IBM and Maersk are struggling to get enterprises to sign on to use TradeLens, the companies' distributed ledger technology platform for supply chains.
In the 10 months since Maersk and IBM have been working together on TradeLens, the network has only had one other carrier, Pacific International Lines, to join the platform.
One company is not enough, and those involved recognize that.
Coindesk reports that TradeLens is designed so that Maersk's rivals will act as "trust anchors" and run full blockchain nodes on the network. The ledger will manage cargo as it transfers to different carriers and maintain inventory across all of them.
Getting competing companies to work together is crucial to make blockchain work, Coindesk reports. With companies like CMA CGM and Hapag-Lloyd publicly dismissing the solution as "unusable" limits the number of companies that would be willing to join.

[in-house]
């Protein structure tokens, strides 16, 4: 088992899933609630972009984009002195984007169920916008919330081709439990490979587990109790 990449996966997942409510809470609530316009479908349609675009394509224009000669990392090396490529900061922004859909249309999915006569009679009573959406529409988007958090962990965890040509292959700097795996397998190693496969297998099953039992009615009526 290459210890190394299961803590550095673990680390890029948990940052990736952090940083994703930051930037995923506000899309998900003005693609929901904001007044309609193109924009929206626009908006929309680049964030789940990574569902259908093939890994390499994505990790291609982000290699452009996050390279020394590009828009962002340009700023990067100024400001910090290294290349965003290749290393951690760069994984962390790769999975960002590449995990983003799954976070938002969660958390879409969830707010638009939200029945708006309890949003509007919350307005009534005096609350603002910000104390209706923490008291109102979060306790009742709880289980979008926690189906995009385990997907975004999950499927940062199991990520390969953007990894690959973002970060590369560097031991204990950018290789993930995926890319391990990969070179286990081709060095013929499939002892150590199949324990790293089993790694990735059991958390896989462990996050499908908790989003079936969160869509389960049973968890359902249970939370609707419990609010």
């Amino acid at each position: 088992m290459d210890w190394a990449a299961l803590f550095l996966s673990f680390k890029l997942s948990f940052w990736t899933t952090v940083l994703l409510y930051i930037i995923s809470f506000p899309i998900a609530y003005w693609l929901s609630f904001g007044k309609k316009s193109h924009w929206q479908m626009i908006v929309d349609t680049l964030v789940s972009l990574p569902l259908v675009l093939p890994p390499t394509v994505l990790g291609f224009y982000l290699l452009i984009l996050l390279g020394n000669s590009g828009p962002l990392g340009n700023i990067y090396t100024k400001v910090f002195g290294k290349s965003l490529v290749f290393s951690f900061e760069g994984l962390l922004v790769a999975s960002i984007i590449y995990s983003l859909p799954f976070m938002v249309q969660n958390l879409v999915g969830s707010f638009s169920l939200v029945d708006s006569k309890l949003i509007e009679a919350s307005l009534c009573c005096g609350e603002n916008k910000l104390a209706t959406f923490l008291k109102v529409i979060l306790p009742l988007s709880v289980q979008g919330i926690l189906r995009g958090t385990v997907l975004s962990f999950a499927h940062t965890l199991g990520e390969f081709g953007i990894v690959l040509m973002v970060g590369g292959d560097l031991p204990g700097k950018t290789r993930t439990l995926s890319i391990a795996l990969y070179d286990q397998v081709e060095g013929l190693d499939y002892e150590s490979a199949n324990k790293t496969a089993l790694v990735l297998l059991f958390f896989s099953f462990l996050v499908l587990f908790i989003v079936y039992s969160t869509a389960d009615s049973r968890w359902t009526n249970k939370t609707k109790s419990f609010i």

However, TradeLens has attempted to address the collaborating problem by calling the arrangement a "joint collaboration" in order to appear more neutral though the companies will still have full and equal rights to the intellectual property.
Another challenge that TradeLens face is that it's not the only blockchain solution offered to carriers. According to Coindesk, Accenture has teamed up with APL and Kuehne + Nagel to test a blockchain platform involving AB InBev and a European customs organization.